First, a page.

Definition

# hertz (Hz)

## What is a hertz (Hz)?

Hertz (Hz) is the standard unit of frequency in the International System of Units (SI). It is a derived unit based on the second (s), one of the seven base units in the SI standard. The base units, in turn, are constructed from the seven SI defining constants. The SI equation for hertz is Hz = s-1 (also written as Hz = 1/s). In practice, this means that a hertz is equivalent 1 waveform cycle per second, when applied to electromagnetic (EM) radiation or to sound and other vibrations. Hertz replaces the earlier term of "cycle per second."

The hertz is used to measure specific frequencies. Frequency in this sense refers to the number of wave cycles that pass through a given point in one second, with each cycle representing a unit of time. Wave cycles are often represented as sinusoidal waveforms, as in the following illustration.

The curving blue line represents the waveform as it travels over a one-second interval, moving between positive alternations and negative alternations. The positive alternations rise above the axis, and the negative alternations are below. A full cycle includes two consecutive alternations, one positive and one negative. In this case, there are 10 full cycles, with each cycle taking 0.1 seconds to pass through a given point. Together the cycles add up to 10 per second, resulting in a frequency of 10 Hz.

Wave frequencies are inversely proportional to their wavelengths. The longer the wavelength, the lower the frequency. The shorter the wavelength, the higher the frequency. For example, a radio wave with a frequency of 3 × 107 Hz has a wavelength of about 10 meters (m). However, a radio wave with a frequency of 3 × 108 Hz has a wavelength of only 1 m. This means that the second radio wave has a frequency 10 times greater than the first one but a wavelength that's only one-tenth as long.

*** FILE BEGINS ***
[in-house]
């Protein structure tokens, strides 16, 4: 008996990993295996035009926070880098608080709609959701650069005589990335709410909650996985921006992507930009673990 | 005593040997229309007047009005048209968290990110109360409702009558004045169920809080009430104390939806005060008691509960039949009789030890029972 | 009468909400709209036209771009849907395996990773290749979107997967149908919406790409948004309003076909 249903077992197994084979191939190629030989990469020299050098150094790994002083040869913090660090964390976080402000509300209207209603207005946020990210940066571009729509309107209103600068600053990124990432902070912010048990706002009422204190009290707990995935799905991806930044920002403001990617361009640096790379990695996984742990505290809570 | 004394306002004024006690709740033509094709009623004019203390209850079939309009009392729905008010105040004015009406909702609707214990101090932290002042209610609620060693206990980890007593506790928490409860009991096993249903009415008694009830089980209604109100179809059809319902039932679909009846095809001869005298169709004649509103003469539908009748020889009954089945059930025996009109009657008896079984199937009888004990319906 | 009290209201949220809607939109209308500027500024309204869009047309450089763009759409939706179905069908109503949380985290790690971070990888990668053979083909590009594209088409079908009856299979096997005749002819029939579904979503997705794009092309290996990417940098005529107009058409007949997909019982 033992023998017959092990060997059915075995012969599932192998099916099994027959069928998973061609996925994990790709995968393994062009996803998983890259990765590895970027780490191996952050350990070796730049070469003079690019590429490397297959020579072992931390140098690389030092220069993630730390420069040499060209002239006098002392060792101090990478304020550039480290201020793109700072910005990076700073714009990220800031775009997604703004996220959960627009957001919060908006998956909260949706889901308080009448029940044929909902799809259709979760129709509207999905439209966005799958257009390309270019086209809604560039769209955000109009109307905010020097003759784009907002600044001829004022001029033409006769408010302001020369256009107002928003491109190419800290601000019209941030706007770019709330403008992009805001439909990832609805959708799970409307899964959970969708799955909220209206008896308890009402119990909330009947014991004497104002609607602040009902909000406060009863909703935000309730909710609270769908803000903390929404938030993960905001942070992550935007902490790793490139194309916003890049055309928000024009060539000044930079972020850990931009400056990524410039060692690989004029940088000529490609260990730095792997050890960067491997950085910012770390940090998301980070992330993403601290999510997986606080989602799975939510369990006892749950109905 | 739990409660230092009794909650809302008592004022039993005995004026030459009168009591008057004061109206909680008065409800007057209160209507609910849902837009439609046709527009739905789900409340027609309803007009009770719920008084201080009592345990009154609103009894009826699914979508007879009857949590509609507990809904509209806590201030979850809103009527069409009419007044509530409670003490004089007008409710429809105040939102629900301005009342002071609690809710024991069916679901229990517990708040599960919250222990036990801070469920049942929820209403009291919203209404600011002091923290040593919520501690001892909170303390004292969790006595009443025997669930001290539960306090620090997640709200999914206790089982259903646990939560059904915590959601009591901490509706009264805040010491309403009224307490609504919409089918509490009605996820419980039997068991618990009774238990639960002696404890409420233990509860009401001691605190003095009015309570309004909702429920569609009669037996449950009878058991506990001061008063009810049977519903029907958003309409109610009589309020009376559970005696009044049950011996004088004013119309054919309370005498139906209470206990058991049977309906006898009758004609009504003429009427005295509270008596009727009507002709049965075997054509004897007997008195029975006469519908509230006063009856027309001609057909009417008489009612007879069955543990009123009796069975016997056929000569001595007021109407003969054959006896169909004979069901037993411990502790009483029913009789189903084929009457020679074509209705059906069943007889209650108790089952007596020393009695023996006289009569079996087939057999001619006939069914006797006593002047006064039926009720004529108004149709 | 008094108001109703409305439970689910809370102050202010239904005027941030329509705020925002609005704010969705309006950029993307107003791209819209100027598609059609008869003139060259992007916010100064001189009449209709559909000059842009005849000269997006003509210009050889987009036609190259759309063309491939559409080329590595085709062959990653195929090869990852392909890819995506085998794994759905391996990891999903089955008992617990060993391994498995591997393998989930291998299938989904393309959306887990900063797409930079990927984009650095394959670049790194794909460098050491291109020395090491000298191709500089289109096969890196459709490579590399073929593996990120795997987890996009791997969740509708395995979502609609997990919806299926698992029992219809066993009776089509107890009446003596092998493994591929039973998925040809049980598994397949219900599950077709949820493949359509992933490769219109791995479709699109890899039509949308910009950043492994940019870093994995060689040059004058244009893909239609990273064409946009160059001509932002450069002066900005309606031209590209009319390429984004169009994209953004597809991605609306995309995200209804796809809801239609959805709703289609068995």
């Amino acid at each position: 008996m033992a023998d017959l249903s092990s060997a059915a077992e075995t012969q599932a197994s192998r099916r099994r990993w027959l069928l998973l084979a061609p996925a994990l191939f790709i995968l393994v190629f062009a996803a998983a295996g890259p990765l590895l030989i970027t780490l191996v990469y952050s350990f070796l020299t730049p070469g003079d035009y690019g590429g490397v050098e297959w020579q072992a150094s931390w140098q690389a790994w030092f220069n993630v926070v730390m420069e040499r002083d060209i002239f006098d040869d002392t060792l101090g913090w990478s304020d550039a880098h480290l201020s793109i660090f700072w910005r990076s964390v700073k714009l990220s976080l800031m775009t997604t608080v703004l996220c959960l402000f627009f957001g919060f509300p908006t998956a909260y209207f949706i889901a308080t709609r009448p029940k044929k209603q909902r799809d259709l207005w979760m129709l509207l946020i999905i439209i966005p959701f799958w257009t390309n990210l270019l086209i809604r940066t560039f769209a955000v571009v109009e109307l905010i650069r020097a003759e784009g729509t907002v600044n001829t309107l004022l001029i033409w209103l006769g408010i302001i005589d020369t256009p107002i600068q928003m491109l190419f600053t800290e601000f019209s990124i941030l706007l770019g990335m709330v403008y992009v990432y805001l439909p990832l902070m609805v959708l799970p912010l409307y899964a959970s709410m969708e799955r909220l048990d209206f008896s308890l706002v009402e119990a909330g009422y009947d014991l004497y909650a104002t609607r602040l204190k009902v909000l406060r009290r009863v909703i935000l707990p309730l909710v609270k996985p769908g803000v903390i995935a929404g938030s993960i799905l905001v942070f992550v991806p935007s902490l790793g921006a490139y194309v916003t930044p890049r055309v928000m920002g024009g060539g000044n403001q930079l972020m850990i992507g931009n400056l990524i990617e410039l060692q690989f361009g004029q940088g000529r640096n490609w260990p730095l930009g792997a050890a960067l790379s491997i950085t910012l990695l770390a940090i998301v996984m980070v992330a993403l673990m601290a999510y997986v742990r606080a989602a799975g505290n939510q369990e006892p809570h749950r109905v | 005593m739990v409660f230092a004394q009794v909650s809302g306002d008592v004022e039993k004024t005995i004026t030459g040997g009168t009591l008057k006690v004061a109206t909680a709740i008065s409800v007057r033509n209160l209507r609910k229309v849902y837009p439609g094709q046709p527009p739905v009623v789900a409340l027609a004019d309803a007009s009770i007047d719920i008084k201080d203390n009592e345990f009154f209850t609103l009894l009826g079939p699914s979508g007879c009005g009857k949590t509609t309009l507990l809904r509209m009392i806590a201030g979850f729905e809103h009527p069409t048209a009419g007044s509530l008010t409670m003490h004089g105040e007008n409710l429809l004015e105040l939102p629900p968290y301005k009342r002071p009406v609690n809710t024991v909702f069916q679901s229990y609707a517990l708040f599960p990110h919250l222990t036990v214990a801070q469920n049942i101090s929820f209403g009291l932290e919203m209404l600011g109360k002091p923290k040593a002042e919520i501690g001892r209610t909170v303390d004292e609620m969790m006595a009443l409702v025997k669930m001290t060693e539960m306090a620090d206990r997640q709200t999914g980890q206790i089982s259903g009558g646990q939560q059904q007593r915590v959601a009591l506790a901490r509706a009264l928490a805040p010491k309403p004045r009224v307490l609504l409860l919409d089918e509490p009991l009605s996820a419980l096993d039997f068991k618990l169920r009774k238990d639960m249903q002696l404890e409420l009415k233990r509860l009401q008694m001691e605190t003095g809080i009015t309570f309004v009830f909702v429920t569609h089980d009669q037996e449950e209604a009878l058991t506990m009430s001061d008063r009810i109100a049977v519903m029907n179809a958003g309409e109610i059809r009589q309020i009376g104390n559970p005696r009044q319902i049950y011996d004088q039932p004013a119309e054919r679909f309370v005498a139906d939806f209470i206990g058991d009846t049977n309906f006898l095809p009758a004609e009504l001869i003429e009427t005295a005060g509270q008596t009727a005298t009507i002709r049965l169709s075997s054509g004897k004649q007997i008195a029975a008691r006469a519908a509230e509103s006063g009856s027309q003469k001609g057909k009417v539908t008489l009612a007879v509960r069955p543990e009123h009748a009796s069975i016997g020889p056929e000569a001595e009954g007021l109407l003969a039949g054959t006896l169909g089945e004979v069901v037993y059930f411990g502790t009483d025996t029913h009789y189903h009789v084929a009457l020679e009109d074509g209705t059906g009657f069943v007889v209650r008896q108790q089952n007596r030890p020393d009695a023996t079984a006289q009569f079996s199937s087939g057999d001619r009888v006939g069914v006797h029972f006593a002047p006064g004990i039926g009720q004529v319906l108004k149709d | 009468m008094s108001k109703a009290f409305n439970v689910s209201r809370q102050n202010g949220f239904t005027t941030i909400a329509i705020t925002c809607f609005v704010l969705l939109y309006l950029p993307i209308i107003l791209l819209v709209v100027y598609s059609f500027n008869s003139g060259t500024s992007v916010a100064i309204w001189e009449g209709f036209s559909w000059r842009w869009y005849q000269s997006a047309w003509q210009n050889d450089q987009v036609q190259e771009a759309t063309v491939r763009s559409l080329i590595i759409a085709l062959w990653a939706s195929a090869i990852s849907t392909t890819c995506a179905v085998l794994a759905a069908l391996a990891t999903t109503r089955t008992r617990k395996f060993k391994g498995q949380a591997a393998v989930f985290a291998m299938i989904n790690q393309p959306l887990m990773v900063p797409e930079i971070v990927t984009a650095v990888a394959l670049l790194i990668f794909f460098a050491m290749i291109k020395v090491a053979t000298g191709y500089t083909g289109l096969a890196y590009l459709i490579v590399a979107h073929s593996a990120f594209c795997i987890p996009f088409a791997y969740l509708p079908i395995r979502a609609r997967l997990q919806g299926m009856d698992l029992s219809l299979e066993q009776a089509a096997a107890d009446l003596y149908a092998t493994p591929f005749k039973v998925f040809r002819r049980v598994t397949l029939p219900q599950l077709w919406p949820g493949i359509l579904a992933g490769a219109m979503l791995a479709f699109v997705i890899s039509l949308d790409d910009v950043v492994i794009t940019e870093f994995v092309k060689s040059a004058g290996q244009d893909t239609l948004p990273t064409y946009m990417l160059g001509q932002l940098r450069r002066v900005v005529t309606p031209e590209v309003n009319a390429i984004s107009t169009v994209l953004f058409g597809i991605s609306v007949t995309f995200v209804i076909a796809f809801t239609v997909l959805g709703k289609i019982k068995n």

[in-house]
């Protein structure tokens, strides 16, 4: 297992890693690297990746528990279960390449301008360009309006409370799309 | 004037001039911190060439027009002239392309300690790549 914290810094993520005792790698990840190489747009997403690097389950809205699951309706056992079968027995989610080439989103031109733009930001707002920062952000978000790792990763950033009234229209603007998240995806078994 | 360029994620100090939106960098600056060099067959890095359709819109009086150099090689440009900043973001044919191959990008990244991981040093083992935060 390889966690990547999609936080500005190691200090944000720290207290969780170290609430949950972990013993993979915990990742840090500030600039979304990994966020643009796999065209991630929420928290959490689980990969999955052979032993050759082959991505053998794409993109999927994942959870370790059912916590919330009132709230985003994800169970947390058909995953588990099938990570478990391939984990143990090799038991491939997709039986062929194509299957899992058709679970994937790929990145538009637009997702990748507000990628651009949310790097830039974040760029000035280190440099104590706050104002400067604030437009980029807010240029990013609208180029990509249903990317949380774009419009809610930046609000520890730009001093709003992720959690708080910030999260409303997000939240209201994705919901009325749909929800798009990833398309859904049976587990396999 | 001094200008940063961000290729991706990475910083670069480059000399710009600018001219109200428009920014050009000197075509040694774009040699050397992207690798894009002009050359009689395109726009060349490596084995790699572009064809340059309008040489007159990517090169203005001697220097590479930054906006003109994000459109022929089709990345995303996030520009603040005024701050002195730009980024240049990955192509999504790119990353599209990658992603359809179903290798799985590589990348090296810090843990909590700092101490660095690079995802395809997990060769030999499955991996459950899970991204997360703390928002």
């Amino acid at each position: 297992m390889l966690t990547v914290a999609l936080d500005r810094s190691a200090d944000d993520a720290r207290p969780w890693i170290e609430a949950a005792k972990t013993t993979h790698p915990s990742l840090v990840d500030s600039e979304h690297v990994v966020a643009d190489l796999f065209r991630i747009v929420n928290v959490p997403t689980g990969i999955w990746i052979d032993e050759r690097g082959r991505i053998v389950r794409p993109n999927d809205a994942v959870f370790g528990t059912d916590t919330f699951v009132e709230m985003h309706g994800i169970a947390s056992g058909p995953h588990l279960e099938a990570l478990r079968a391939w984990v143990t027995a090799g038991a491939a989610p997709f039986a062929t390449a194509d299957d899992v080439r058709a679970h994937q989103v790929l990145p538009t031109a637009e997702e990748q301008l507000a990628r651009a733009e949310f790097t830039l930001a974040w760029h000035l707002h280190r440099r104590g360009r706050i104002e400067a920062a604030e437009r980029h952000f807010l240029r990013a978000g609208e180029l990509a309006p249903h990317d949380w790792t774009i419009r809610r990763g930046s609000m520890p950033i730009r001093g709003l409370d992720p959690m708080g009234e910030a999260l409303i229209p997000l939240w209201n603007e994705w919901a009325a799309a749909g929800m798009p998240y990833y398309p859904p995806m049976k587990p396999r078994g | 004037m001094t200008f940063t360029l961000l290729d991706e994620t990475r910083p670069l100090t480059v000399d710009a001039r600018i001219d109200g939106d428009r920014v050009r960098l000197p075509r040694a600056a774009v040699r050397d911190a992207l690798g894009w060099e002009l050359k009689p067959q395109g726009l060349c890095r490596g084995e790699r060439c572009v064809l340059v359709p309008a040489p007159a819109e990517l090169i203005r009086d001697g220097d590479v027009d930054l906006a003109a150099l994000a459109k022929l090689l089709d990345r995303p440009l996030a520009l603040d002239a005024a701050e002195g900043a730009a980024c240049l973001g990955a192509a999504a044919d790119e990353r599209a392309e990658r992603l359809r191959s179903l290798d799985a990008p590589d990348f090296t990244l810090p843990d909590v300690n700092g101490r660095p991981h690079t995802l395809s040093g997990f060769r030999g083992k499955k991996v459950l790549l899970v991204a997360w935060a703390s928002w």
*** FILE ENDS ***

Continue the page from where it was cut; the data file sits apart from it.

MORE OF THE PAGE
The hertz unit of measure is named after Heinrich Hertz (1857–1894), a German physicist credited with confirming James Clerk Maxwell's theory of electromagnetism. Hertz carried out a series of experiments that demonstrated the existence of EM radiation.

## Common hertz multipliers

Frequencies and wavelengths vary substantially from one waveform to the next. For example, gamma rays can have frequencies greater than 1020 Hz and wavelengths less than 10-12 m. However, radio waves, which lie at the other end of the EM spectrum, can have frequencies below 3,000 Hz and wavelengths greater than 10,000 kilometers.

Because of the variations in waveforms and their range of values, hertz are commonly expressed in multipliers:

• attohertz = 10-18 Hz
• femtohertz = 10-15 Hz
• picohertz = 10-12 Hz
• nanohertz = 10-9 Hz
• microhertz = 10-6 Hz
• millihertz = 10-3 Hz
• kilohertz = 103 Hz
• megahertz = 106 Hz
• gigahertz = 109 Hz
• terahertz = 1012 Hz
• petahertz = 1015 Hz
• exahertz = 1018 Hz

There are other multipliers as well, but the ones listed here include those that are most commonly used, in addition to several that are not as common. Some resources do not use these multipliers but instead refer to hertz in scientific notation. For example, rather than saying 10 terahertz, they might use 1e+13, 1 x 1013, or simply 1013.

## What is a hertz used for?

Hertz is often used to measure the frequency of EM radiation. Examples of its use can be found throughout our daily lives. In the United States, for example, the common household electrical supply has a frequency of 60 hertz, which means that the current changes direction or polarity 120 times, or 60 cycles per second. In Europe, the standard frequency is 50 hertz, or 50 cycles per second.

Broadcast transmissions, such as AM and FM radio, have much higher frequency rates, so they're usually expressed in kilohertz or megahertz. According to the US Federal Communications Commission, the AM radio band in this country ranges from 540 kHz to 1700 kHz, and the FM radio band ranges from 88.0 MHz to 108.0 MHz.

Hertz is also commonly used to measure vibrations, particularly acoustic sound. The range of human hearing is generally between about 20 Hz to 20 kHz. However, many factors can contribute to what a person can actually hear, such as age, disease, or repeated exposure to loud noises. Each musical note also has its own frequency, which is called its pitch. For instance, the pitch of middle C on a piano is 263 Hz. Hertz is also used to refer to an equalizer's individual sound controls, such as sub-bass or high-mids, which isolate specific frequency ranges.

Hertz is used in computing as well, although in a way slightly different from EM radiation or vibrations. For example, one of the key specifications used in describing a computer's CPU is its clock speed. In today's processors, clock speeds are typically measured in gigahertz. The clock speed indicates the number of pulse cycles the CPU can execute per second. The higher the clock speed, the more instructions that the CPU can process each second, leading to faster load times and better performance.

This was last updated in June 2023